Apple Inc announced a series of long anticipated enhancements to its App Store, but the new features may not ease concerns of developers and analysts who say that the App Store model – and the very idea of the single-purpose app – has seen its best days.
The revamped App Store will let developers advertise their wares in search results and give developers a bigger cut of revenues on subscription apps, while Apple said it has already dramatically sped up its app-approval process.
The goal is to sustain the virtuous cycle at the heart of the hugely lucrative iPhone business. Software developers make apps for the iPhone because its customers are willing to pay, and those customers, in turn, pay a premium for the device because it has the best apps.
The store is now more strategically important than ever for Apple as sales of the iPhone begin to level off and the company looks to software and services to fill the gap. Apple CEO Tim Cook said on a recent conference call that App Store revenues were up 35 percent over last year.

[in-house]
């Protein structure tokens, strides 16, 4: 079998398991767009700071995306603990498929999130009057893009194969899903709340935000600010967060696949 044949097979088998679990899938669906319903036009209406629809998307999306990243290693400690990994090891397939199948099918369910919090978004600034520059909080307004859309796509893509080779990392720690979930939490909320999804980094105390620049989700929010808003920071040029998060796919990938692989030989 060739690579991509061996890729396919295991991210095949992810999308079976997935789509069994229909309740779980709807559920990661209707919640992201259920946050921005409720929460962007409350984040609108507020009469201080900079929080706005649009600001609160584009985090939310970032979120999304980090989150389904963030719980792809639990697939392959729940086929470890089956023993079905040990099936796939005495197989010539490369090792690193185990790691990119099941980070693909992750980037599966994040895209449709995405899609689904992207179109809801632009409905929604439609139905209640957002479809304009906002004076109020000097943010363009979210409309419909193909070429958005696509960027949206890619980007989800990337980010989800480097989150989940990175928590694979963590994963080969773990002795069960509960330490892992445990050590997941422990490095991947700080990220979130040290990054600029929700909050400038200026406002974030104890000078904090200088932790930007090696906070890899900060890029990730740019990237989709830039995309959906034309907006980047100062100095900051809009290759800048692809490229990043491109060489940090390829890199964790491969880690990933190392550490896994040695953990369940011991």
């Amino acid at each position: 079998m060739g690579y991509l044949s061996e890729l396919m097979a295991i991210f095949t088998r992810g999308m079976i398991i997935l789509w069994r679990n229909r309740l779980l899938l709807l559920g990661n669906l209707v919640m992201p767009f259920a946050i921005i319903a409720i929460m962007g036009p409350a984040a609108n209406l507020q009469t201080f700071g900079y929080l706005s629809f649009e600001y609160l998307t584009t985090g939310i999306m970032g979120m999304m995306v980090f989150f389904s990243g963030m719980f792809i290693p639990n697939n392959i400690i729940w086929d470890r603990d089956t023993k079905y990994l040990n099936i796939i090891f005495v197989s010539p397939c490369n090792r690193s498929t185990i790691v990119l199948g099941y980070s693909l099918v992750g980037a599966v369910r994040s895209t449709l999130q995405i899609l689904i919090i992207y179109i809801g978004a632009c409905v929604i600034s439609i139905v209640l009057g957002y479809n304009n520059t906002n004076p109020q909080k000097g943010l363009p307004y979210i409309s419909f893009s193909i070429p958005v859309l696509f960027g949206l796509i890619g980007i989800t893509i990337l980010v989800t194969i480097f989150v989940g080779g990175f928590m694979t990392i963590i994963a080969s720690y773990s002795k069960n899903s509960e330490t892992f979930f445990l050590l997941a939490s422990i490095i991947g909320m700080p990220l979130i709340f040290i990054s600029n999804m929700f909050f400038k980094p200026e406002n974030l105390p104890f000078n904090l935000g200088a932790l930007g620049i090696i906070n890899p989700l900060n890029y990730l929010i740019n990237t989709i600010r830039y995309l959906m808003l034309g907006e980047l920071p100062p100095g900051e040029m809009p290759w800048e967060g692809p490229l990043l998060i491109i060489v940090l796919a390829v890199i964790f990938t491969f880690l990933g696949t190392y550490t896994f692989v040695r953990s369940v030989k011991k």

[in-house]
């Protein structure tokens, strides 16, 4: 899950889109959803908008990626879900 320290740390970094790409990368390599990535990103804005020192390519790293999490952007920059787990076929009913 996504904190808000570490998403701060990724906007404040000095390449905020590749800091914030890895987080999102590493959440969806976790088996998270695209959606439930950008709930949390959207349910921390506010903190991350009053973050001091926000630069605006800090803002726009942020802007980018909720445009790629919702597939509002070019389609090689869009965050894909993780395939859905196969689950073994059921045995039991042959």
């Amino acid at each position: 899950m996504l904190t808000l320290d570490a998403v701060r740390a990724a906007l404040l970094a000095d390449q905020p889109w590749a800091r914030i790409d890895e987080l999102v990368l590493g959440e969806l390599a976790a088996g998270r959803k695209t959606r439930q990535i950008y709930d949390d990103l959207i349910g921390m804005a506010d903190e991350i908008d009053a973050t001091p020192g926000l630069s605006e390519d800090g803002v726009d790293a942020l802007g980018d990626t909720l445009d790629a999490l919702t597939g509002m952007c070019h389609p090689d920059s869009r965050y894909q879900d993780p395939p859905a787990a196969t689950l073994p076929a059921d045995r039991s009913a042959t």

But the store is also a victim of its own success. Eight years after its launch, it is packed with more than 1.9 million apps, according to analytics firm App Annie, making it almost impossible for developers to find an audience – and increasingly difficult for customers to find what they need, as some 14,000 new apps arrive in the store each week.
“The app space has grown out of control,” said Vint Cerf, one of the inventors of the internet and now a vice president at Alphabet Inc’s Google, who was speaking at a San Francisco conference on the future of the web on Wednesday. “We need to move away from having an individual app for every individual thing you want to do.”
The idea is that one day a smart machine might be able to override its own off button. If that’s the case, then humans would need another way to gain the upper hand.
“If an agent is operating in real-time under human supervision, now and then it may be necessary for a human operator to press the big red button to prevent the agent from continuing a harmful sequence of actions — harmful either for the agent or for the environment,” researchers wrote in a paper posted on the Machine Intelligence Research Institute website. “However, if the learning agent… learns in the long run to avoid such interruptions, for example by disabling the red button, it is an undesirable outcome.”
The paper was co-written by Laurent Orseau, a research scientist with Google Deep Mind, and Stuart Armstrong, a researcher with the Future of Humanity Institute at the University of Oxford in the U.K.